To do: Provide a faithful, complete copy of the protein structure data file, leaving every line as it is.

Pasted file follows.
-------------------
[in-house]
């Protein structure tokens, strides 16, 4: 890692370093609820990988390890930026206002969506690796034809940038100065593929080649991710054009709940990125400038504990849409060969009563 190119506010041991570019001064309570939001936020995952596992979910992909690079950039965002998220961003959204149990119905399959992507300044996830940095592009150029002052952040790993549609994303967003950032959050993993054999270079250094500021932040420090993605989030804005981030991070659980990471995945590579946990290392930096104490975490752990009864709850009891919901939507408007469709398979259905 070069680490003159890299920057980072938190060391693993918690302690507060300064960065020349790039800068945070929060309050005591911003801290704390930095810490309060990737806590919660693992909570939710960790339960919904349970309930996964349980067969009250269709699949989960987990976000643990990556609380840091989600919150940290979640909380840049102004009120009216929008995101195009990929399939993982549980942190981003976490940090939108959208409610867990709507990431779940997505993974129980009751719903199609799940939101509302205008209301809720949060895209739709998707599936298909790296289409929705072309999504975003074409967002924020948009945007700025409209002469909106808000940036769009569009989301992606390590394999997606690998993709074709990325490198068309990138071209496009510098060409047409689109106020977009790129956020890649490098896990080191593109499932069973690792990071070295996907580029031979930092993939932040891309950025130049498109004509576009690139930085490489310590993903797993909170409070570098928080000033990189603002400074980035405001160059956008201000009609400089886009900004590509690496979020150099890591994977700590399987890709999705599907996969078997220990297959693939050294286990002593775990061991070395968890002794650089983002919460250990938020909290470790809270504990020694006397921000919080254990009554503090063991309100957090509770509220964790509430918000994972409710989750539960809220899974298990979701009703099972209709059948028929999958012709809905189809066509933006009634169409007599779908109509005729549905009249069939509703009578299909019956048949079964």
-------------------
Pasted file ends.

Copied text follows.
[in-house]
């Protein structure tokens, strides 16, 4: 890692370093609820990988390890930026206002969506690796034809940038100065593929080649991710054009709940990125400038504990849409060969009563 190119506010041991570019001064309570939001936020995952596992979910992909690079950039965002998220961003959204149990119905399959992507300044996830940095592009150029002052952040790993549609994303967003950032959050993993054999270079250094500021932040420090993605989030804005981030991070659980990471995945590579946990290392930096104490975490752990009864709850009891919901939507408007469709398979259905 070069680490003159890299920057980072938190060391693993918690302690507060300064960065020349790039800068945070929060309050005591911003801290704390930095810490309060990737806590919660693992909570939710960790339960919904349970309930996964349980067969009250269709699949989960987990976000643990990556609380840091989600919150940290979640909380840049102004009120009216929008995101195009990929399939993982549980942190981003976490940090939108959208409610867990709507990431779940997505993974129980009751719903199609799940939101509302205008209301809720949060895209739709998707599936298909790296289409929705072309999504975003074409967002924020948009945007700025409209002469909106808000940036769009569009989301992606390590394999997606690998993709074709990325490198068309990138071209496009510098060409047409689109106020977009790129956020890649490098896990080191593109499932069973690792990071070295996907580029031979930092993939932040891309950025130049498109004509576009690139930085490489310590993903797993909170409070570098928080000033990189603002400074980035405001160059956008201000009609400089886009900004590509690496979020150099890591994977700590399987890709999705599907996969078997220990297959693939050294286990002593775990061991070395968890002794650089983002919460250990938020909290470790809270504990020694006397921000919080254990009554503090063991309100957090509770509220964790509430918000994972409710989750539960809220899974298990979701009703099972209709059948028929999958012709809905189809066509933006009634169409007599779908109509005729549905009249069939509703009578299909019956048949079964």